Rumours point to subscription-based cut-price Xbox 720 launch
Suggested selling prices for Microsoft's next-generation games console leak out ahead of the formal unveiling, suggesting a subscription model
Additional details about how Microsoft may price its upcoming Xbox 720 games console have leaked ahead of the device's unveiling later this month, pointing to a smartphone-like subscription model for those who can't afford the full asking price.
A source speaking to Paul Thurrott claims to have insider information as to how Microsoft plans to launch the console, which may carry the moniker Xbox Infinity or just Xbox when it is released at retail. According to the unnamed source, Microsoft is planning a two-tier pricing system which puts the cost of buying the console at a fairly hefty $499 - or around £384 including VAT in the UK, which Microsoft would likely round up into a £399 recommended retail price.
For those who can't afford to drop nearly £400 on a next-generation console, Turrott's source confirms earlier rumours that Microsoft would launch a subscription-based console as well. Costing just $299, the console would feature the same capabilities as its more expensive equivalent but come with a $15 a month (around £11.56) subscription charge. For that, users have access to the company's Xbox Live service - but unlike those who paid for the more expensive model, they will be committed to stay with the service for 2 years.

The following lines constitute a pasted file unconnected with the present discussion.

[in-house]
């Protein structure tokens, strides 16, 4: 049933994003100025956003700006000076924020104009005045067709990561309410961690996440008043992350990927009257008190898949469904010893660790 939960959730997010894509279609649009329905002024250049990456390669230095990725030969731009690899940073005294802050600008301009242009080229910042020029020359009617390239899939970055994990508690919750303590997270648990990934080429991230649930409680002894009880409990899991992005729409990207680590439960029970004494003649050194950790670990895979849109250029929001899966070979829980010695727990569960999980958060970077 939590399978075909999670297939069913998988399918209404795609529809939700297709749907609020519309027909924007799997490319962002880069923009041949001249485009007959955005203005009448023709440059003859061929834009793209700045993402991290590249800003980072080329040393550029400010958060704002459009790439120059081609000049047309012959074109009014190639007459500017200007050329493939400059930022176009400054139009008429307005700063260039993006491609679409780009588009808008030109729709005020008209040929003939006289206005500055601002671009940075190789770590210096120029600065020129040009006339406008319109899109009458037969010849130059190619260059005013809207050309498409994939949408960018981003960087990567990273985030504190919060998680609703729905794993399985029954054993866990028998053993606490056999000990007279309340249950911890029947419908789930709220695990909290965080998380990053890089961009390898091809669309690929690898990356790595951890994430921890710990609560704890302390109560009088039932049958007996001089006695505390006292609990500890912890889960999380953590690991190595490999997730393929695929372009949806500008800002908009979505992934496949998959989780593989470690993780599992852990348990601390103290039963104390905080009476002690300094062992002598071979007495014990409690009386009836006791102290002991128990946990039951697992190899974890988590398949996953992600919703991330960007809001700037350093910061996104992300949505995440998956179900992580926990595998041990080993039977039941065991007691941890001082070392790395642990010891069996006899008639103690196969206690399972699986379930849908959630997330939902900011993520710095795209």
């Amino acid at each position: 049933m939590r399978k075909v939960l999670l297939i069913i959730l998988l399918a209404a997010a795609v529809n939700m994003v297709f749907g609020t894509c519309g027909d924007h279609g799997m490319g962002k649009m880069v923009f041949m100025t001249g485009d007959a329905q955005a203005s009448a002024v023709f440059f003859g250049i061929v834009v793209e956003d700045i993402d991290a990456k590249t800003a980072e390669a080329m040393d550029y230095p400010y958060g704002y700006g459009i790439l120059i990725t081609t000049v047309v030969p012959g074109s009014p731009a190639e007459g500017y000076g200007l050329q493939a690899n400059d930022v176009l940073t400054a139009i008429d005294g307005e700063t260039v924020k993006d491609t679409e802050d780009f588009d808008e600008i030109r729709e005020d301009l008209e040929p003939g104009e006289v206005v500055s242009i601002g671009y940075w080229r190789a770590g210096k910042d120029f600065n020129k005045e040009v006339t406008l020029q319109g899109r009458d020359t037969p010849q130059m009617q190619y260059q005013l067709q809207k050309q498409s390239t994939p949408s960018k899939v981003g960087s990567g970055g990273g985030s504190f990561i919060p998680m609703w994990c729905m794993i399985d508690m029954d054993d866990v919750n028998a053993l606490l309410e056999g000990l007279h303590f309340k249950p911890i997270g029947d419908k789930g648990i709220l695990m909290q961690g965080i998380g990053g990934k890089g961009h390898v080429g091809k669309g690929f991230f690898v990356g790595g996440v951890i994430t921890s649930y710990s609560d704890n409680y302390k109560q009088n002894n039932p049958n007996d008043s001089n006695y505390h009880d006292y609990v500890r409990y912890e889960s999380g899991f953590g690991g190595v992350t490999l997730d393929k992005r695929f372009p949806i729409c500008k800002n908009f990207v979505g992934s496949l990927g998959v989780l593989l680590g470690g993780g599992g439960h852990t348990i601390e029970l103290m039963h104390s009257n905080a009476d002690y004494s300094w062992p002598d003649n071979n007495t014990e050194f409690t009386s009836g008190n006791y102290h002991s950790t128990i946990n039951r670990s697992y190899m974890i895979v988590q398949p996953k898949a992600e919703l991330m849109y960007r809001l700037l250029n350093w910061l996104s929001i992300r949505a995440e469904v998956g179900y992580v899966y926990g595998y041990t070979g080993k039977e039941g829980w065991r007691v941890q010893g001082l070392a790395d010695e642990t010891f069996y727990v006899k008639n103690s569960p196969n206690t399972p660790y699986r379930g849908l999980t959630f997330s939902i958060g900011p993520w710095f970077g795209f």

It's a similar model to how smartphones are sold: the cost of the handset is subsidised by the mobile network on the understanding that the user agrees to a monthly contract for a period of time. It's also something Microsoft has tried in the past, launching a cut-price $99 Xbox 360 with the same $15 subscription fee in order to boost sales over the rival Nintendo Wii console.
Designed to compete with Sony's PlayStation 4, and to a lesser extent with the less powerful Nintendo Wii U, Microsoft's Xbox 720 is claimed to include a raft of impressive features including a powerful PC-style accelerated processing unit, backwards compatibility with existing Xbox 360 titles, an improved Kinect depth-sensing camera system and even the ability to run as a set-top box thanks to an HDMI passthrough system.
Thus far, however, Microsoft has been silent on which of these various rumours are true and which merely wishful thinking - something it intends to correct at a press event on the 21st of May, when the device will be announced ahead of the Electronics Entertainment Expo (E3) in June.